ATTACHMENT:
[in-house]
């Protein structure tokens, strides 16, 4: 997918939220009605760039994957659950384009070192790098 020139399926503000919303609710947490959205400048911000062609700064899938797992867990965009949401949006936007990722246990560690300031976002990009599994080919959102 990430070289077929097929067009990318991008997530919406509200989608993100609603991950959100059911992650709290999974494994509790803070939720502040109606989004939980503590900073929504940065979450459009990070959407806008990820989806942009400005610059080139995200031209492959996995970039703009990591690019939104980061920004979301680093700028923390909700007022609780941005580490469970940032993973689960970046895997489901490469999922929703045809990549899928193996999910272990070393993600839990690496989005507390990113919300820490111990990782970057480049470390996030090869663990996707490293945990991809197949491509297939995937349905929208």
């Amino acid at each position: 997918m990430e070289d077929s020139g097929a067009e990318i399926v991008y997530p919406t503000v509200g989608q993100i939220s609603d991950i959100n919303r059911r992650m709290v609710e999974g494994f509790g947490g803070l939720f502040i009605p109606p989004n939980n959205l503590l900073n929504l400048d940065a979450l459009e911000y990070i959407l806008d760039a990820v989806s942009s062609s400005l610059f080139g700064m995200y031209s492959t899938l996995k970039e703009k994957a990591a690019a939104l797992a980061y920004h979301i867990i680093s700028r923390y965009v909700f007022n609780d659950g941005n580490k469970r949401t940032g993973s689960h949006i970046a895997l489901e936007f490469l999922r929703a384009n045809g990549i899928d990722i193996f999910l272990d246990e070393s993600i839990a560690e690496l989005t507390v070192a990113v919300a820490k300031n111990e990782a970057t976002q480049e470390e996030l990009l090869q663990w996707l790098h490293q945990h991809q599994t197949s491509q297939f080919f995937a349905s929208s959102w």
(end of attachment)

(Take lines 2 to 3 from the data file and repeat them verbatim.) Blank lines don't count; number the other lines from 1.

């Protein structure tokens, strides 16, 4: 997918939220009605760039994957659950384009070192790098 020139399926503000919303609710947490959205400048911000062609700064899938797992867990965009949401949006936007990722246990560690300031976002990009599994080919959102 990430070289077929097929067009990318991008997530919406509200989608993100609603991950959100059911992650709290999974494994509790803070939720502040109606989004939980503590900073929504940065979450459009990070959407806008990820989806942009400005610059080139995200031209492959996995970039703009990591690019939104980061920004979301680093700028923390909700007022609780941005580490469970940032993973689960970046895997489901490469999922929703045809990549899928193996999910272990070393993600839990690496989005507390990113919300820490111990990782970057480049470390996030090869663990996707490293945990991809197949491509297939995937349905929208």
């Amino acid at each position: 997918m990430e070289d077929s020139g097929a067009e990318i399926v991008y997530p919406t503000v509200g989608q993100i939220s609603d991950i959100n919303r059911r992650m709290v609710e999974g494994f509790g947490g803070l939720f502040i009605p109606p989004n939980n959205l503590l900073n929504l400048d940065a979450l459009e911000y990070i959407l806008d760039a990820v989806s942009s062609s400005l610059f080139g700064m995200y031209s492959t899938l996995k970039e703009k994957a990591a690019a939104l797992a980061y920004h979301i867990i680093s700028r923390y965009v909700f007022n609780d659950g941005n580490k469970r949401t940032g993973s689960h949006i970046a895997l489901e936007f490469l999922r929703a384009n045809g990549i899928d990722i193996f999910l272990d246990e070393s993600i839990a560690e690496l989005t507390v070192a990113v919300a820490k300031n111990e990782a970057t976002q480049e470390e996030l990009l090869q663990w996707l790098h490293q945990h991809q599994t197949s491509q297939f080919f995937a349905s929208s959102w």